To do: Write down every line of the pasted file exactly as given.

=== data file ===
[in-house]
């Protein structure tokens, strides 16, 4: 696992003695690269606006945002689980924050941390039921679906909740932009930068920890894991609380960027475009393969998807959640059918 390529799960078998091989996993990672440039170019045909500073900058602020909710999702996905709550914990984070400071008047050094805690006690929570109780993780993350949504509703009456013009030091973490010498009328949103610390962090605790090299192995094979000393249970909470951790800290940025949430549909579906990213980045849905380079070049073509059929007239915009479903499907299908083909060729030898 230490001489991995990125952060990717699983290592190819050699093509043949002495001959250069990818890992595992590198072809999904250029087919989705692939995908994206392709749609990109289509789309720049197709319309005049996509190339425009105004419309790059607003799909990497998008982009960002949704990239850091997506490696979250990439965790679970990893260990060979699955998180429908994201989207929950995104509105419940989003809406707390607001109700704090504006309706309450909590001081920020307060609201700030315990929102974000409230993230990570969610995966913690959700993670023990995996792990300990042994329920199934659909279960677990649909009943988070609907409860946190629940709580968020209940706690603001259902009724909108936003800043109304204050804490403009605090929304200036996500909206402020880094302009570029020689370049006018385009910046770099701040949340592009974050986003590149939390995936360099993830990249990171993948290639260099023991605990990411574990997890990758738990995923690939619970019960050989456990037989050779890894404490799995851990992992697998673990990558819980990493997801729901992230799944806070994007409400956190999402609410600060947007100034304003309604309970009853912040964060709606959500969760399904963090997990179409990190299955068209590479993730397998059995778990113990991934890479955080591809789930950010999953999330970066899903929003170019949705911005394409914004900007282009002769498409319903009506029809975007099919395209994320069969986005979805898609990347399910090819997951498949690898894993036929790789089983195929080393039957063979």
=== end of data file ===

[in-house]
């Protein structure tokens, strides 16, 4: 696992003695690269606006945002689980924050941390039921679906909740932009930068920890894991609380960027475009393969998807959640059918 390529799960078998091989996993990672440039170019045909500073900058602020909710999702996905709550914990984070400071008047050094805690006690929570109780993780993350949504509703009456013009030091973490010498009328949103610390962090605790090299192995094979000393249970909470951790800290940025949430549909579906990213980045849905380079070049073509059929007239915009479903499907299908083909060729030898 230490001489991995990125952060990717699983290592190819050699093509043949002495001959250069990818890992595992590198072809999904250029087919989705692939995908994206392709749609990109289509789309720049197709319309005049996509190339425009105004419309790059607003799909990497998008982009960002949704990239850091997506490696979250990439965790679970990893260990060979699955998180429908994201989207929950995104509105419940989003809406707390607001109700704090504006309706309450909590001081920020307060609201700030315990929102974000409230993230990570969610995966913690959700993670023990995996792990300990042994329920199934659909279960677990649909009943988070609907409860946190629940709580968020209940706690603001259902009724909108936003800043109304204050804490403009605090929304200036996500909206402020880094302009570029020689370049006018385009910046770099701040949340592009974050986003590149939390995936360099993830990249990171993948290639260099023991605990990411574990997890990758738990995923690939619970019960050989456990037989050779890894404490799995851990992992697998673990990558819980990493997801729901992230799944806070994007409400956190999402609410600060947007100034304003309604309970009853912040964060709606959500969760399904963090997990179409990190299955068209590479993730397998059995778990113990991934890479955080591809789930950010999953999330970066899903929003170019949705911005394409914004900007282009002769498409319903009506029809975007099919395209994320069969986005979805898609990347399910090819997951498949690898894993036929790789089983195929080393039957063979």